In a reversal that probably surprises many who expected a New Year’s surge of Coronavirus cases, the number of reported COVID-19 cases in the United States took a sharp downward turn in the past week. After peaking at more than 280,000, the country’s 7-day moving average has dropped to 219,000, a decrease of more than 20 percent. Deaths, which are a lagging indicator, appear to have leveled off.
In he U.S., which has a total of 23.9 million cases, 169,641 were reported in the past 24 hours. There were also 1,730 deaths reported for a total of 397,612.
Like the U.S., the UK has also experienced a steep decline in reported cases, while cases in Germany, Italy and much of Europe continued their multi-week drop. We can see in the declining growth rates shown in the week-over-week table below:
In the past week, South Africa is the only country that moved up on our chart, overtaking Iran. Spain, Mexico and Peru are the only countries out of the 20 listed that saw an increase in their growth rate.
Why the Drop Off
The big question, is why the sudden decline in U.S. cases after a winter that looked like it might be one giant COVID-19 peak?
If the Holiday Peak existed, is it behind us? Nationally, numbers peaked on the 8th, meaning if a peak existed, it was short-lived.
Is it because of social distancing and lockdowns? This may have some impact, especially in Europe where lockdowns have been long and harsh. However, much of the U.S. decrease appears to be in the Midwest where there has been little appetite for lockdowns.
The New York Times reports cases are dropping in states like Kansas, Indiana, Nebraska, Missouri and the Dakotas. New York’s cases seem to be leveling off, but they have not yet turned downhill, peaking at almost 20,000 on January 14. Likewise, the 7-day moving average in California is experiencing ups and downs with more time needed to confirm a downward trend. These states, where there are strict lockdowns are in contrast to Florida, which is largely open, where the 7-day moving average has plunged since January 10.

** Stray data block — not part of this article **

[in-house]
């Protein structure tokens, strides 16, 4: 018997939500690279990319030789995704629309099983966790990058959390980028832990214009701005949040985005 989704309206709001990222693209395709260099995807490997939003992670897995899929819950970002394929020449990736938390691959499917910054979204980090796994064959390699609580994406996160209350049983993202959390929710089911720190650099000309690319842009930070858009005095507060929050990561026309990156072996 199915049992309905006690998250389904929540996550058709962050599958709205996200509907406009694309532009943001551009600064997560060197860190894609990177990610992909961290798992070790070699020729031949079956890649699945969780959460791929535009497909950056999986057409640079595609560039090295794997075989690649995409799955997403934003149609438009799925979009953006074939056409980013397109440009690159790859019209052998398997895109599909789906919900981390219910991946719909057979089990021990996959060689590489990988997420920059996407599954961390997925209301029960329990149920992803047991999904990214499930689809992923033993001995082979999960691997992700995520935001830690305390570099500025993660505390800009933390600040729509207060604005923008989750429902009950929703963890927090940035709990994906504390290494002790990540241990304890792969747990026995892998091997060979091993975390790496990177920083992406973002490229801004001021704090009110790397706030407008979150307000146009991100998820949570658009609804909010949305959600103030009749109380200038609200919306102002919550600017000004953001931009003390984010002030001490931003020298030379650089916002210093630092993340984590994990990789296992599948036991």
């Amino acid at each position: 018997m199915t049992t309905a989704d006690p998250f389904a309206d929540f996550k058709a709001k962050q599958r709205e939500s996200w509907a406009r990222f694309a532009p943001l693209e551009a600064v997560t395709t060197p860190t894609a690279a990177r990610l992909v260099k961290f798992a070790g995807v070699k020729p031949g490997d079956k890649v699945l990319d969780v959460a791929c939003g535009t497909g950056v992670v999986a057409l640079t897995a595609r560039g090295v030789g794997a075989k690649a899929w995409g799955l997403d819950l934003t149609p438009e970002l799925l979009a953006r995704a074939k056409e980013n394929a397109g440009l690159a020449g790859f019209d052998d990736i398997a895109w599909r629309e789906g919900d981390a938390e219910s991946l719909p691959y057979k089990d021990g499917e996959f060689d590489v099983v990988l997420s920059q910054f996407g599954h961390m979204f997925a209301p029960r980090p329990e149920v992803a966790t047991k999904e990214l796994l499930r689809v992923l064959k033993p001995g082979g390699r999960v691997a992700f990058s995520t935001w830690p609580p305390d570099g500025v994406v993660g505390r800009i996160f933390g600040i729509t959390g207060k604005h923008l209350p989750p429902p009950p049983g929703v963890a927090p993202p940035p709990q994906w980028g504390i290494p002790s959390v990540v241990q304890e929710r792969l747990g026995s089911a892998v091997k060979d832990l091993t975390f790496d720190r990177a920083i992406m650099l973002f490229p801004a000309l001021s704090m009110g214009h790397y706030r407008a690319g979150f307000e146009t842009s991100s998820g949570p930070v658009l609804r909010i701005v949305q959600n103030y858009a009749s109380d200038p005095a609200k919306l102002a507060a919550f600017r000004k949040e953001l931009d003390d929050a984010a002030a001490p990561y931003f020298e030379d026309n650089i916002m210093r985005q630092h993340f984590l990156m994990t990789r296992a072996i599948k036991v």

Is it because of the vaccine? That’s a question that merits serious consideration, and may well be the case. If a large portion of cases were coming from nursing homes and elder care facilities, then the early vaccination efforts in these locations may well be showing signs of success. If this is the case, we should see cases continue to drop with now additional wave as vaccinations continue to roll out to new populations. Also, the steep drop off in Florida seems to support this premise as Florida has reportedly had a successful vaccine roll out while California has had one of the worst.
Is this just another natural peak and valley? It is too soon to tell if there will be additional “waves” where COVID-19 cases rise up to a peak and then drop off. Different parts of the country (and the world, for that matter) have experienced two or three waves as the virus has progressed through their population at different times. The only way to know for sure will be to see if there is another wave.
Time will Tell if Good News Lasts
Whether you believe the vaccine is safe or not, whether you wish to take it or not, it may be hard to argue its effectiveness. It will take more data, and more time, to know for sure. For example, as the vaccine is being rolled out to the elderly first, we should see the percentage of cases, hospitalizations and deaths in the 70-and-up age group decrease.
Of the 30 million doses distributed to the states through last Tuesday, according to Fortune magazine, only about a third actually made their way into the arms of recipients. Only 2.8 percent of the population has received one shot. If the vaccine is as effective as the clinical trials report, I would expect we see the number of cases continue to drop at an increasing rate. And that is good news for all of us.
For more information, compare this week’s data to last week’s report.